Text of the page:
By LE Desk
New Delhi, April 15: Upholding a Central Administrative Tribunal (CAT) decision to set aside the dismissal of a Rajasthan cadre IPS officer, the Delhi High Court has ruled that an act of bigamy cannot always lead to removal of a government servant from service. It said that a lot of family affairs which were earlier a matter of public debate are now confined to private domain.
“The concept, definition and standards of morality also have been changing, with the changes in appearance, dressing, language etc.; the behaviour which shocked 50 years ago is now considered as normal and /or at best an aberration,” a division bench of Justices Rajiv Sahai Endlaw and Amit Bansal said in its March 19 ruling, The Indian Express reported.
The court also said that ethical standards have changed since the time the All India Services (Conduct) Rules were framed more than 50 years ago. What may have been unethical in 1968 is not necessarily unethical today and not necessarily unethical of such severity as in 1968, it said.
“Though living with another woman while having subsisting marriage may have been absolute no no till about 20 years back, in today’s time it is viewed differently,” read the judgment, which was made public this week.
In 2016, a memo under the rules was served on the 2009-batch IPS officer for having started living with a woman and having a son with her despite a subsisting marriage with another woman since December 2005. He was dismissed from service in February 2019 by the Disciplinary Authority in consultation with Union Public Service Commission. The proceedings against the 44-year-old officer were initiated following a complaint from his wife about him misusing his office by getting arrested the man with whom she allegedly was in a relationship.
In December 2020, the CAT set aside the Disciplinary Authority order following which the Rajasthan government approached the Delhi High Court, arguing that it did not desire to keep the officer “who has behaved so irresponsibly and in an ungentlemanly like fashion”.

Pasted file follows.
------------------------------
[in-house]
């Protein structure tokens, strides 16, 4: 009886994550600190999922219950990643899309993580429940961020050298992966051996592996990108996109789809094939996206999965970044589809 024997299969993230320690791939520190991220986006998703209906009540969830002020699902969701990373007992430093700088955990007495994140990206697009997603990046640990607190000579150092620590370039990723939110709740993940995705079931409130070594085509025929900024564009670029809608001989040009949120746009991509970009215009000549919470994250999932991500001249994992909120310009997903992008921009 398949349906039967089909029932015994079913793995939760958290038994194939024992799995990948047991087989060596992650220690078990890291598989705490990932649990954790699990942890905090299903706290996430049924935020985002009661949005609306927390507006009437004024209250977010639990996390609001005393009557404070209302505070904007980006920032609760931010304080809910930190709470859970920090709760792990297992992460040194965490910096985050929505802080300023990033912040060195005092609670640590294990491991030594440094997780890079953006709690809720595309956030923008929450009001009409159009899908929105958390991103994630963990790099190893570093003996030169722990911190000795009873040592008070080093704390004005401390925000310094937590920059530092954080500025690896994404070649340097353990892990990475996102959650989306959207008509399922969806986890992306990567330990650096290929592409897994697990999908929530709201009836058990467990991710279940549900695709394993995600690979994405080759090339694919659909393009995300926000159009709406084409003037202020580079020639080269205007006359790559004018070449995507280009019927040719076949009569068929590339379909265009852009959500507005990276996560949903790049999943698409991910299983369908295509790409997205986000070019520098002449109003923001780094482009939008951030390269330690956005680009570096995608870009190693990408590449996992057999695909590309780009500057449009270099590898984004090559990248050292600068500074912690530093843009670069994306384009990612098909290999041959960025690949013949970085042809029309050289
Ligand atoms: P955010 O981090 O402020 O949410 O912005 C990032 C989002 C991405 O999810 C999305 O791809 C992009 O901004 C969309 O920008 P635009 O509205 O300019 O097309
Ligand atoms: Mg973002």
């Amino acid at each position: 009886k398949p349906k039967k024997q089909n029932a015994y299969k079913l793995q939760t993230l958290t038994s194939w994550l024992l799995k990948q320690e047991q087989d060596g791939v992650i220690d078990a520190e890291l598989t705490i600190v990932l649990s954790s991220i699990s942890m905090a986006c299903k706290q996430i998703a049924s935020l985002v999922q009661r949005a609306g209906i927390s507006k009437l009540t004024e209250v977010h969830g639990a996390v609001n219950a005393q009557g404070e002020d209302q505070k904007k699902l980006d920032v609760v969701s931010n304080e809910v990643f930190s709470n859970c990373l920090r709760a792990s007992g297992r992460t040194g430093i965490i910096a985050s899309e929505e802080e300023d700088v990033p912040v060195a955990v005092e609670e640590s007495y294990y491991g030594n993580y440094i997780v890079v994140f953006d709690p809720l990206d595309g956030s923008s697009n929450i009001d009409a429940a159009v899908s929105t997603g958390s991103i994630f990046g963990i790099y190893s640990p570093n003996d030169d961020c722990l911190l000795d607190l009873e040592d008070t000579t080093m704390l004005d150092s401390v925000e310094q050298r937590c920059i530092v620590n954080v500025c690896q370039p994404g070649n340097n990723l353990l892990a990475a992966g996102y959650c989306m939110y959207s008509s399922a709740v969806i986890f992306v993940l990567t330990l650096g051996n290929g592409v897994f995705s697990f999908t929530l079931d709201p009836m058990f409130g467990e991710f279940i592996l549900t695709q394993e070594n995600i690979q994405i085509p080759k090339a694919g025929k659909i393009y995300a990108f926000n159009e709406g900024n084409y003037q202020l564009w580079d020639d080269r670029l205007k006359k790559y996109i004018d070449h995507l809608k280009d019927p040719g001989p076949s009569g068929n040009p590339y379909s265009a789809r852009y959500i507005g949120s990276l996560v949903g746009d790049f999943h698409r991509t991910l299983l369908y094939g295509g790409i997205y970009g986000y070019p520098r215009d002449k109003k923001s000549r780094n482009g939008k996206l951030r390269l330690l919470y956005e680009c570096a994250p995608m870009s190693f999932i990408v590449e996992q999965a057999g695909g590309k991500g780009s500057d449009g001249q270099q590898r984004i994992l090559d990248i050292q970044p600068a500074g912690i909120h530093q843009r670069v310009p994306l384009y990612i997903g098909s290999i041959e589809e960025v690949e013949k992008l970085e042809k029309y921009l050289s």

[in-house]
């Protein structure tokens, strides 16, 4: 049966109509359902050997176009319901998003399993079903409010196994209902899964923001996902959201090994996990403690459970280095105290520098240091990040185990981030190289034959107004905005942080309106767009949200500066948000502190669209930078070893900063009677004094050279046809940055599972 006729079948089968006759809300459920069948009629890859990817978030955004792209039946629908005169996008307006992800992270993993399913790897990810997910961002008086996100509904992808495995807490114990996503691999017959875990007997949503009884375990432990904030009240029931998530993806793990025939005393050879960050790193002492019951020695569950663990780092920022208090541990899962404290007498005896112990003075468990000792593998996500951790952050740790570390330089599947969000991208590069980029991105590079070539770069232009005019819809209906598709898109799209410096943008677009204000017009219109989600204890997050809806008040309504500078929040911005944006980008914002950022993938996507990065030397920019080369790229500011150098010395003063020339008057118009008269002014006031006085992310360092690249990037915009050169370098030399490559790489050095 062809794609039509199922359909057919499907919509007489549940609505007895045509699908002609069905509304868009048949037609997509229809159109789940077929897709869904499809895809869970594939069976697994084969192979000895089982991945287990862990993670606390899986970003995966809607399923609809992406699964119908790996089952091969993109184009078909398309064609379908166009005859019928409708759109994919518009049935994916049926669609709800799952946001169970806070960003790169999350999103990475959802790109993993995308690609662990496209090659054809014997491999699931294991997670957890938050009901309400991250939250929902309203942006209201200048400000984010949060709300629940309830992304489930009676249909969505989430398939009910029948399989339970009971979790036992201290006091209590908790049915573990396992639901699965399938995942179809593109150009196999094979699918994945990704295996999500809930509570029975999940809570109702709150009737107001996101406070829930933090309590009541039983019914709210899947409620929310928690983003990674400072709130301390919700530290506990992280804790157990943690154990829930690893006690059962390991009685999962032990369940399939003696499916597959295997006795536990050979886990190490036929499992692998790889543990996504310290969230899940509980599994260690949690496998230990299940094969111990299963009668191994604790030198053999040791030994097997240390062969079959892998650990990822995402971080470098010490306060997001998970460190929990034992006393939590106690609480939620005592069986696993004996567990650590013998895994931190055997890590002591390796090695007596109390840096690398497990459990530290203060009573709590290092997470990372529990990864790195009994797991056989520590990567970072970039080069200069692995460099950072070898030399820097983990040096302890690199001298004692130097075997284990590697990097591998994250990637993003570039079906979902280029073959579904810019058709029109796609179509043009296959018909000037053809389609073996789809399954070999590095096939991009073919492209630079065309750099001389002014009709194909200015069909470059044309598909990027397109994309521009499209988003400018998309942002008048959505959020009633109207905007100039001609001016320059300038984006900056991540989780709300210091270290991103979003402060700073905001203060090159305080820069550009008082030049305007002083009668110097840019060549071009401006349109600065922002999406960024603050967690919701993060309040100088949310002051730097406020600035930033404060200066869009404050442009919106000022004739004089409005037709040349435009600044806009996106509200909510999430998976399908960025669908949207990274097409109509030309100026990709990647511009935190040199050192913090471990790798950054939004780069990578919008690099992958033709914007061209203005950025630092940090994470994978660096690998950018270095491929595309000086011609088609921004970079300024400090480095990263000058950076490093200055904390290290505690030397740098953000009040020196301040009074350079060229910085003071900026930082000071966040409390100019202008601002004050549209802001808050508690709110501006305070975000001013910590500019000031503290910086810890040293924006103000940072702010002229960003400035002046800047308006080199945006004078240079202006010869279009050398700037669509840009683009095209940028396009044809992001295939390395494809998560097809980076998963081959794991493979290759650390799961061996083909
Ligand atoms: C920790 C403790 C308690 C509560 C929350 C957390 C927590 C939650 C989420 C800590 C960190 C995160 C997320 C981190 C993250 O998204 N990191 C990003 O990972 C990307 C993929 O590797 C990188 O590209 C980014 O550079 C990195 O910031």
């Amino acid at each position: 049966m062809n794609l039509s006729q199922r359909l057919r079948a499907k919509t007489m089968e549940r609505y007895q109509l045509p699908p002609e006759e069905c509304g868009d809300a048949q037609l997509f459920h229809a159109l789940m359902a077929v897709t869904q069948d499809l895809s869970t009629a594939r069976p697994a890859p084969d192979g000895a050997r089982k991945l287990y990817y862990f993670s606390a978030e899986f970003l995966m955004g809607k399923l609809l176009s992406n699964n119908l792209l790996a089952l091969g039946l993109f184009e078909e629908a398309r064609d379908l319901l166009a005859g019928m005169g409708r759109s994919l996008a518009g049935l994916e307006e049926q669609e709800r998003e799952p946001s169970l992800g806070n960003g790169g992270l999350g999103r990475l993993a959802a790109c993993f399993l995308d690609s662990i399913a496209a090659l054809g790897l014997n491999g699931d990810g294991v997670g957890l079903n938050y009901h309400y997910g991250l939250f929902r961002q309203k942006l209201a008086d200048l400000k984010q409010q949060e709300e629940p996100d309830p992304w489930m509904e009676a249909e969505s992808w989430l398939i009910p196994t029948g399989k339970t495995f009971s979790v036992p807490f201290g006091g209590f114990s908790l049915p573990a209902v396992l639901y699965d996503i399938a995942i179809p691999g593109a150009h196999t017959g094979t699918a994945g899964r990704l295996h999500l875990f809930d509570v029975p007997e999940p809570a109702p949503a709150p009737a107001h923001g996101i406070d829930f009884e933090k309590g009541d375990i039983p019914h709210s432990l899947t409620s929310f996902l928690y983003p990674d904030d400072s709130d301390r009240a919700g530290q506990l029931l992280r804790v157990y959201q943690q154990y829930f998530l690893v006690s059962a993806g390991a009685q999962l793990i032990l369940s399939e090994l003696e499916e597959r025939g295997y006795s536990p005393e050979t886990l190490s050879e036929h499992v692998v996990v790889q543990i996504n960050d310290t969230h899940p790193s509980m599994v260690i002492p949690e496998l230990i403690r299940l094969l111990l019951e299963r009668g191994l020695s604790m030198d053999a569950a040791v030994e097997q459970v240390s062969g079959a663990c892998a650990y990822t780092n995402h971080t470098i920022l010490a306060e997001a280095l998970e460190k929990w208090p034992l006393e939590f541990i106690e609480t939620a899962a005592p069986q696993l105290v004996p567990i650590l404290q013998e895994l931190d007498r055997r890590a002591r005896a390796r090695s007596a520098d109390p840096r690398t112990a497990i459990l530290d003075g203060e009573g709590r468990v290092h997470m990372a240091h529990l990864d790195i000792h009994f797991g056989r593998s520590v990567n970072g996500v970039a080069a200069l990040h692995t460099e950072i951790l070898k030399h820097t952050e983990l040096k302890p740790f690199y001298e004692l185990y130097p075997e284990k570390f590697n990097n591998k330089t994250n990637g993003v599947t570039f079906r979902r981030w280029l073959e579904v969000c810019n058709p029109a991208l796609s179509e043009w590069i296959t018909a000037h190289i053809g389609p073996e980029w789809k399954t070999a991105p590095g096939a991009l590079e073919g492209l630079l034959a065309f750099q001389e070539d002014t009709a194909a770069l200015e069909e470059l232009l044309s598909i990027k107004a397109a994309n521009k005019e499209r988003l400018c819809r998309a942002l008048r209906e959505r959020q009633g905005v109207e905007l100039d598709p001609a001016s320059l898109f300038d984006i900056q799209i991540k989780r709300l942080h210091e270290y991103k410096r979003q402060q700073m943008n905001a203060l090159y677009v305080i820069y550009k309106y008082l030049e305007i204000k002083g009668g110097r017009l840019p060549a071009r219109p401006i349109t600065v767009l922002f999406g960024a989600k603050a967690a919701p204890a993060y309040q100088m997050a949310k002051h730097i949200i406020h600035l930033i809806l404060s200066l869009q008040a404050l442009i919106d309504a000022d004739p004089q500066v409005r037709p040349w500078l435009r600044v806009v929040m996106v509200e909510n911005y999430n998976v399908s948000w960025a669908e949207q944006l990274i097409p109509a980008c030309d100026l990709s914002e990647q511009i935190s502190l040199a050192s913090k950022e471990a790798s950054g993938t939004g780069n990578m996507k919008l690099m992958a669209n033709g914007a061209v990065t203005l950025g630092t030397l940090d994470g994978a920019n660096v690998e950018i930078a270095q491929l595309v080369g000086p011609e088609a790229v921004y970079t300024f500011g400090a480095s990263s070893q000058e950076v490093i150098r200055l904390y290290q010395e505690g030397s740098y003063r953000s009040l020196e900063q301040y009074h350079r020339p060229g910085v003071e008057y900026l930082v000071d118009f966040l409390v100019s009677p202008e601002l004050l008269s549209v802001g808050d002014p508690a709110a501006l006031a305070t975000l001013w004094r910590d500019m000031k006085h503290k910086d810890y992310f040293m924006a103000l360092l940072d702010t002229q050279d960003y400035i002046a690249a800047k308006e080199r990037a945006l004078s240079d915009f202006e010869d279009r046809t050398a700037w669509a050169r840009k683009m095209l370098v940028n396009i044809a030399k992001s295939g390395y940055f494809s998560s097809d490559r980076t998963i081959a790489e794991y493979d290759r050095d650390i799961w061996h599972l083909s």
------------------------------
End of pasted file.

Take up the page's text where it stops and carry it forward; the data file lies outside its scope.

The court in its ruling said undoubtedly the act committed by the officer is punishable under Section 494 IPC (the provision prohibiting a person from marrying another person during lifetime of a husband or wife). However, it added, the same is only on the complaint of some person aggrieved by the offence which in the case would have been his wife.
“It is nowhere on record that there was any such complaint. So was not even the charge against the [officer]. The ethical standard of an act of bigamy has to be viewed in this light and depending on the facts and circumstances of each case,” the court said.
It also said that the matrimonial relationship between the officer and his first wife was strained prior to the date of his joining IPS and they were staying separately although a daughter was born to them in 2008. “The root cause of matrimonial disharmony between [officer] and his wife being the caste to which the [officer] belongs and not the extramarital affair of [officer] or selection of [officer] in IPS, as was implied in the charge; it is thus not as if, the [officer], on making to the elite IPS, severed his matrimonial links formed when not a member of such elite service,” it noted.
The court also said it was not that after living separately from his wife he immediately got into a relationship with another woman. He did so after applying of divorce. It also noted that he gave the other woman “stature of wife and his name to the son begotten from this relationship”.